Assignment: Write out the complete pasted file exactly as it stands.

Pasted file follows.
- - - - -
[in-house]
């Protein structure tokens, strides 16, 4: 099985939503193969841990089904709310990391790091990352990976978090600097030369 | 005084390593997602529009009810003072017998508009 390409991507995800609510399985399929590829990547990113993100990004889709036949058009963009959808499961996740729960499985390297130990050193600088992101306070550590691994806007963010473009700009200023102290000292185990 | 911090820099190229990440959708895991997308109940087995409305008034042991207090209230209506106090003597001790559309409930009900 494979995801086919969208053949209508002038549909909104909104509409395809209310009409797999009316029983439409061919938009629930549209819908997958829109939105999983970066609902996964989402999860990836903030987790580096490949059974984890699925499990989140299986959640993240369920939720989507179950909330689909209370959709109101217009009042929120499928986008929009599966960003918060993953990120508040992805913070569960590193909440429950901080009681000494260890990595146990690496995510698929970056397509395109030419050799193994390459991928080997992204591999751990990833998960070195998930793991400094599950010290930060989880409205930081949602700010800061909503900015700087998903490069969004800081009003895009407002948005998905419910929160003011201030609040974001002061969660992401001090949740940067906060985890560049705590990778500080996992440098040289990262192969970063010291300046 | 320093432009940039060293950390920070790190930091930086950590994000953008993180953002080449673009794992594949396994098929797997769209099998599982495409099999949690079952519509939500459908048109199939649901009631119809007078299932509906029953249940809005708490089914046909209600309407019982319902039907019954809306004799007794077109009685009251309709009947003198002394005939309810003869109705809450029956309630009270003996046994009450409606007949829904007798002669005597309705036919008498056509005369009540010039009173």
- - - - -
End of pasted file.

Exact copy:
[in-house]
């Protein structure tokens, strides 16, 4: 099985939503193969841990089904709310990391790091990352990976978090600097030369 | 005084390593997602529009009810003072017998508009 390409991507995800609510399985399929590829990547990113993100990004889709036949058009963009959808499961996740729960499985390297130990050193600088992101306070550590691994806007963010473009700009200023102290000292185990 | 911090820099190229990440959708895991997308109940087995409305008034042991207090209230209506106090003597001790559309409930009900 494979995801086919969208053949209508002038549909909104909104509409395809209310009409797999009316029983439409061919938009629930549209819908997958829109939105999983970066609902996964989402999860990836903030987790580096490949059974984890699925499990989140299986959640993240369920939720989507179950909330689909209370959709109101217009009042929120499928986008929009599966960003918060993953990120508040992805913070569960590193909440429950901080009681000494260890990595146990690496995510698929970056397509395109030419050799193994390459991928080997992204591999751990990833998960070195998930793991400094599950010290930060989880409205930081949602700010800061909503900015700087998903490069969004800081009003895009407002948005998905419910929160003011201030609040974001002061969660992401001090949740940067906060985890560049705590990778500080996992440098040289990262192969970063010291300046 | 320093432009940039060293950390920070790190930091930086950590994000953008993180953002080449673009794992594949396994098929797997769209099998599982495409099999949690079952519509939500459908048109199939649901009631119809007078299932509906029953249940809005708490089914046909209600309407019982319902039907019954809306004799007794077109009685009251309709009947003198002394005939309810003869109705809450029956309630009270003996046994009450409606007949829904007798002669005597309705036919008498056509005369009540010039009173």